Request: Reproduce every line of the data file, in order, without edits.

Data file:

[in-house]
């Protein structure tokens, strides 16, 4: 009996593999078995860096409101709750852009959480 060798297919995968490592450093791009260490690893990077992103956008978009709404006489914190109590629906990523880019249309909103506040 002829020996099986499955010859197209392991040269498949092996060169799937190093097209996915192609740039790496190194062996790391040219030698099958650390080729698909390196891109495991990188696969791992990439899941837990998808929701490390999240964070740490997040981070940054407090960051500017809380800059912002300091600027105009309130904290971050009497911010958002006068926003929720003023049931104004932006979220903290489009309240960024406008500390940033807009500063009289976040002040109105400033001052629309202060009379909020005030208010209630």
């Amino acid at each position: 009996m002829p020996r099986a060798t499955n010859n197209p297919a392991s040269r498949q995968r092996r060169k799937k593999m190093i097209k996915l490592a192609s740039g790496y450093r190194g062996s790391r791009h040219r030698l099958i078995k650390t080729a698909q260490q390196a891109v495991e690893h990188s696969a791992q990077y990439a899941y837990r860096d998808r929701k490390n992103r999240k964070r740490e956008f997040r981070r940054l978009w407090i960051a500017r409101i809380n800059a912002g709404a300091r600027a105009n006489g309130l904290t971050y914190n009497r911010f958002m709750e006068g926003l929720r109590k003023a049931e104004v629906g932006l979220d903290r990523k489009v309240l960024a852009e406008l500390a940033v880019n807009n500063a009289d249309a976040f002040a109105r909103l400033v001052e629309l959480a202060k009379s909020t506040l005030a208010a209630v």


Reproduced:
[in-house]
């Protein structure tokens, strides 16, 4: 009996593999078995860096409101709750852009959480 060798297919995968490592450093791009260490690893990077992103956008978009709404006489914190109590629906990523880019249309909103506040 002829020996099986499955010859197209392991040269498949092996060169799937190093097209996915192609740039790496190194062996790391040219030698099958650390080729698909390196891109495991990188696969791992990439899941837990998808929701490390999240964070740490997040981070940054407090960051500017809380800059912002300091600027105009309130904290971050009497911010958002006068926003929720003023049931104004932006979220903290489009309240960024406008500390940033807009500063009289976040002040109105400033001052629309202060009379909020005030208010209630």
């Amino acid at each position: 009996m002829p020996r099986a060798t499955n010859n197209p297919a392991s040269r498949q995968r092996r060169k799937k593999m190093i097209k996915l490592a192609s740039g790496y450093r190194g062996s790391r791009h040219r030698l099958i078995k650390t080729a698909q260490q390196a891109v495991e690893h990188s696969a791992q990077y990439a899941y837990r860096d998808r929701k490390n992103r999240k964070r740490e956008f997040r981070r940054l978009w407090i960051a500017r409101i809380n800059a912002g709404a300091r600027a105009n006489g309130l904290t971050y914190n009497r911010f958002m709750e006068g926003l929720r109590k003023a049931e104004v629906g932006l979220d903290r990523k489009v309240l960024a852009e406008l500390a940033v880019n807009n500063a009289d249309a976040f002040a109105r909103l400033v001052e629309l959480a202060k009379s909020t506040l005030a208010a209630v």